Posted on Thursday September 9, 2010

A Look At .NET ORMs - Part 2

Persistor.NET Express

Persistor is a commercial ORM but features a community edition like many commercial software tools do now. I tried it out but didn’t bother writing any CRUD code with it, or querying as its free version was really too restrictive to be any use to anyone except the complete ASP.NET beginner doing their first website.

The Pros

  • Works with zero configuration with SQL Express, defines and creates the schema for you
  • As with db4o, this makes automated testing a lot easier
  • Good documentation
  • As it’s commercial it has regular updates

The Cons

  • (Free edition) SQL Server Express only
  • Uses a very strange way of storing objects - doesn’t just map tables to classes and columns to properties, but seems to use SQL in a non-relational way.
  • Doesn’t use joins for its schema - relationships are added as columns on the table, e.g. Employee.Person.Name would be stored as a column called Employee.Person.Name.
  • Doesn’t work with existing databases
  • Doesn’t support nullable types
  • (Free edition) no lazy loading or retrieving objects by id.
  • Not as flexible as other ORMs
  • Forum is a ghost town
  • Seems to store POCOs (plain old CLR objects) definitions in the database too.



I’ve used Paladin previously for some mid-sized projects. It works in the way the Entity Framework works, by having a generator create your entity classes for you, it differs though as it uses the Active Record pattern approach, where you save on the domain objects themselves, e.g Person person = new Person(); person.Save();

The codeplex project doesn’t link to the forums but they can be found here: and the documentation at

The framework was available from this site before it reached codeplex in 2007. It seems to be a dead project now so it wouldn’t be advisable for anything except to play around with, and pros and cons seem a bit useless as it doesn’t compete with the other ORMs really, I just thought I’d give it a mention.


NPersist is one of the contenders for NHibernate/ActiveRecord in my view, and has a lot of features that sell an ORM to me. The main of these is querying via linq, comprehensive documentation and being able to specify relationships in attributes or XML. Unfortunately the forum seems to be a bit dead since February 2008 and all the examples are locked inside a doc file instead of on the website. This can make finding details via search engines difficult.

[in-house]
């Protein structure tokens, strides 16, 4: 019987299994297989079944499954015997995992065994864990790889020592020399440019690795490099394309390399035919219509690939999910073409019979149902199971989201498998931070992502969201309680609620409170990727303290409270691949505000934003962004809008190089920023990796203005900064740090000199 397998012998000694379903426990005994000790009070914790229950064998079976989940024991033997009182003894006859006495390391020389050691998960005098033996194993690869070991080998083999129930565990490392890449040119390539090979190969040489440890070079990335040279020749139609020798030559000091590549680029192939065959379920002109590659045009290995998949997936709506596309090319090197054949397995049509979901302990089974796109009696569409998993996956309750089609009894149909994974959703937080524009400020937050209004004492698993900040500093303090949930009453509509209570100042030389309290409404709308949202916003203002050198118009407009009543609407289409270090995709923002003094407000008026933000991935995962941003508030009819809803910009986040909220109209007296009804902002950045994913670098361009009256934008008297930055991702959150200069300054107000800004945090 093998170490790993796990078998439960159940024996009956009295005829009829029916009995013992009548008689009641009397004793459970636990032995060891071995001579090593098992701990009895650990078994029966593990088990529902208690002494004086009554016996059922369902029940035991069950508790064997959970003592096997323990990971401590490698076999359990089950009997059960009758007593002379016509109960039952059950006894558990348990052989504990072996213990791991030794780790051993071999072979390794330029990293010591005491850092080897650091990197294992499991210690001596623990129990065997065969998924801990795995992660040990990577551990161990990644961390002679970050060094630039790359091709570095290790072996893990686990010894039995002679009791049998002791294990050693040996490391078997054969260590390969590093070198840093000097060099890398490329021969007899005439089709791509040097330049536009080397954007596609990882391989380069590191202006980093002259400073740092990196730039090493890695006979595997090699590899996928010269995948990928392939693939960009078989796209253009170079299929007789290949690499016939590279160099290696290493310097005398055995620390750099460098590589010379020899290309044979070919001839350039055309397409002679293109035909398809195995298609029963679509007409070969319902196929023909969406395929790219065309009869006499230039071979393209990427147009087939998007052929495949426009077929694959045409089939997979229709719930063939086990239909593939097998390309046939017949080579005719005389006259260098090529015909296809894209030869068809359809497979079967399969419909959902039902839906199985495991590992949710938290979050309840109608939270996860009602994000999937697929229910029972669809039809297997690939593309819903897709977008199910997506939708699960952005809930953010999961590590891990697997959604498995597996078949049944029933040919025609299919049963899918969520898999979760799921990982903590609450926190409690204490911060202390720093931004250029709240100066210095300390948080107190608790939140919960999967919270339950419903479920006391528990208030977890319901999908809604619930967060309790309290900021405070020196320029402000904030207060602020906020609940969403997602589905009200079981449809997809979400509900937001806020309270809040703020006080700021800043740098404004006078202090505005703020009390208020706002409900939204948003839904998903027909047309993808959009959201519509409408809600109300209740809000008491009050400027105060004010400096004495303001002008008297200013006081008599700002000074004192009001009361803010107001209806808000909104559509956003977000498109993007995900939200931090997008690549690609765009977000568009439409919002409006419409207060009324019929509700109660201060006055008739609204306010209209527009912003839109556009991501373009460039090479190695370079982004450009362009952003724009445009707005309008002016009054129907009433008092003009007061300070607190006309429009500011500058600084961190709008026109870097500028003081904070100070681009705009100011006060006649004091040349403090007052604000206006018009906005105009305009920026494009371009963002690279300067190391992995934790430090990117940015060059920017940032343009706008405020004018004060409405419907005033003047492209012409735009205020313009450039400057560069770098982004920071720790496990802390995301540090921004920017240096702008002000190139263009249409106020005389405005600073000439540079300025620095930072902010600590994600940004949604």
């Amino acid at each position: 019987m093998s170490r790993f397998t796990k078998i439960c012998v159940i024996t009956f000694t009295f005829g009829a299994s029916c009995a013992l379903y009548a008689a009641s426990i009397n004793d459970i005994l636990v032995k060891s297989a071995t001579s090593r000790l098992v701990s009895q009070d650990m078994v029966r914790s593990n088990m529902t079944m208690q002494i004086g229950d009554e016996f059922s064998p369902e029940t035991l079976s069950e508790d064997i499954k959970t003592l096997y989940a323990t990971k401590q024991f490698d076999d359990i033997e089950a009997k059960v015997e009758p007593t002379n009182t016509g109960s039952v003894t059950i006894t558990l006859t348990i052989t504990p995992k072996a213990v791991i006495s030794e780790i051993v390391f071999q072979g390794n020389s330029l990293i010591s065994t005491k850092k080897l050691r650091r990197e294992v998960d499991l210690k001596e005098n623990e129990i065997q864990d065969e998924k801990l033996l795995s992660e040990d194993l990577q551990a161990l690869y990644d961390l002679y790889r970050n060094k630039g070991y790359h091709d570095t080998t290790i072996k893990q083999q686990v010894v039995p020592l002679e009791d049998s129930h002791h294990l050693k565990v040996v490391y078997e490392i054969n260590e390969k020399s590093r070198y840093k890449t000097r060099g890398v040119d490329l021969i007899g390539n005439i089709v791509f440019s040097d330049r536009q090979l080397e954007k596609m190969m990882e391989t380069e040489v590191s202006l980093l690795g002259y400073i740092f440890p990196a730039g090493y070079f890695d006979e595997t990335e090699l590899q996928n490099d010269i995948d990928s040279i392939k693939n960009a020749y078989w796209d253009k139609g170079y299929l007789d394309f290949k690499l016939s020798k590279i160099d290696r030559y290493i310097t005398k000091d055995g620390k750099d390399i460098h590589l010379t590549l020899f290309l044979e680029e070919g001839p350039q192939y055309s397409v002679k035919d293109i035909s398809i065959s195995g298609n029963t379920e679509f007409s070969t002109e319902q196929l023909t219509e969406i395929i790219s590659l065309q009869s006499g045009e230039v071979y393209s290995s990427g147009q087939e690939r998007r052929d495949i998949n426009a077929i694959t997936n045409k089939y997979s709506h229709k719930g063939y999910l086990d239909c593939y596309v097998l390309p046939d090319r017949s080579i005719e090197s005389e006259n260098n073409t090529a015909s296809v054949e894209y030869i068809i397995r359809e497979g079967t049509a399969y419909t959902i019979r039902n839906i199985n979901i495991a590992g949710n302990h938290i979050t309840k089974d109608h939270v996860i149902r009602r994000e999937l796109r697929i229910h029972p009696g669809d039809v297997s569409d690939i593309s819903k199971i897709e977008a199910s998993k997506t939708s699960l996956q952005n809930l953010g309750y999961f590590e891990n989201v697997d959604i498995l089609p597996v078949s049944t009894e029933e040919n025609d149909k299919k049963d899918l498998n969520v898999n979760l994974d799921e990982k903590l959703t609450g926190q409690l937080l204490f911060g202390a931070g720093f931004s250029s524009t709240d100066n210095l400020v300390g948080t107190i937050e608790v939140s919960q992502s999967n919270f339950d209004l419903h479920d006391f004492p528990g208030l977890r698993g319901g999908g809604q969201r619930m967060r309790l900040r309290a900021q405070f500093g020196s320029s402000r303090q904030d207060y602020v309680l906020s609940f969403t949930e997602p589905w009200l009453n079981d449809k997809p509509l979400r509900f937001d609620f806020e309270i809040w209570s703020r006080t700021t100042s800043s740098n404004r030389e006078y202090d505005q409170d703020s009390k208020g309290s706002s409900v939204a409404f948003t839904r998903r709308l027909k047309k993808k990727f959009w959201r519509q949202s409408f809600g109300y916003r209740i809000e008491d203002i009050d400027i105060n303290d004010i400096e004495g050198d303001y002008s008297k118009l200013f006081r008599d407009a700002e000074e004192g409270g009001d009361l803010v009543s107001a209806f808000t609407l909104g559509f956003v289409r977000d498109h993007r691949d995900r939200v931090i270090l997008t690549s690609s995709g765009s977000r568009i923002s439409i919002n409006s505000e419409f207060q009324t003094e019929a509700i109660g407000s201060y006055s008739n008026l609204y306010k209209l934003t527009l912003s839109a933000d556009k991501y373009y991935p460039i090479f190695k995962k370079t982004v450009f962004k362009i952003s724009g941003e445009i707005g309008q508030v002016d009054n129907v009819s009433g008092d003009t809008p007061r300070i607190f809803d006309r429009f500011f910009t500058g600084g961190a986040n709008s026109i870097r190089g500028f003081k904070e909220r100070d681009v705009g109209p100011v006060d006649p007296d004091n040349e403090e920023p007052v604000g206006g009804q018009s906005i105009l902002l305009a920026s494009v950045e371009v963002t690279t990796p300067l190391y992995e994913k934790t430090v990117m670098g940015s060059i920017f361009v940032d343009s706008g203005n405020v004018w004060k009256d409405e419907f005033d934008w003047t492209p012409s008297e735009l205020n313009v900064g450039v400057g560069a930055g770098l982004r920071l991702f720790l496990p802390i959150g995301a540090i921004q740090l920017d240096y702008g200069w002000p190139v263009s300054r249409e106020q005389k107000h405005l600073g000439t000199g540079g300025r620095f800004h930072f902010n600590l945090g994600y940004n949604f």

All operations in NPersist work via a session, or context (facade class). Unlike the Entity framework though, this doesn’t appear to lose its scope but does mean you end up passing the context around outside the “business layer” if you need to perform tasks in other worker classes (for example, if you had namespace that performed all crawling of websites in a search engine).

The Pros

  • Supports XML entity definition files, and also attributes
  • Thorough documentation - 200 page manual
  • Impressive feature list
  • Has its own query language NPath, just like SQL and also linq.
  • Includes validation
  • All new objects are created via a factory class, making object identity confusion less messy.

The Cons

  • Only 3 contributors (though this isn’t really a small amount)
  • Last updated in February and quiet forums
  • No web-based help, it’s all inside a large Word document.
  • All new objects are created via a factory, making “offline” creation hard, or meaning the context has to be passed around.
  • As with the Entity Framework, NPersist’s context model means all the object belong to the context they were created in, although it’s not as restrictive (i.e. doesn’t have the one context only bug) as the EF one.



Version 3 is now available, and is a complete rewrite. It has some nice new features including T3 templates, LINQ support and a SimpleRepository that allows you to persist basic classes (no relationships are supported) with the need for attribute decoration.

The information and code below is based on Subsonic 2.

Subsonic is a kind of amalgamation of the Entity framework and ActiveRecord with no custom querying language. The whole package is very slick and friendly to use. I was put off by the generator and reams of code that it produced, even though it was very quick to get going. It has the clever facility for working with the web 2.0 style web apps (appdata folder style) via its own build provider, though this style of project isn’t something I use and have never liked the appdata etc. model.

The Pros

  • Uses the Active Record pattern
  • 9 Contributors
  • Good documentation howtos and active forums
  • Last update August 2009
  • Well marketed so there’s plenty of guides for getting started and performing tasks
  • Bundled with a useful winforms app for editing data with.
  • Intuitive and fast to use
  • Querying is performed using method names for SQL actions - .InnerJoin() and so on.

The Cons

  • Relies on the generator to produce your entity classes, doing it manually is like the Entity framework - lots of work is involved.
  • “Subsonic <3”, “All your database belong to us” - The Conservative world of enterprise middle tier just isn’t ready for the netspeak!
  • I had problems with the SQL parser (Ansi92 generator), it suffered from null reference exceptions doing a 3 table joins. But being open source atleast I could find the bug


Part 3 »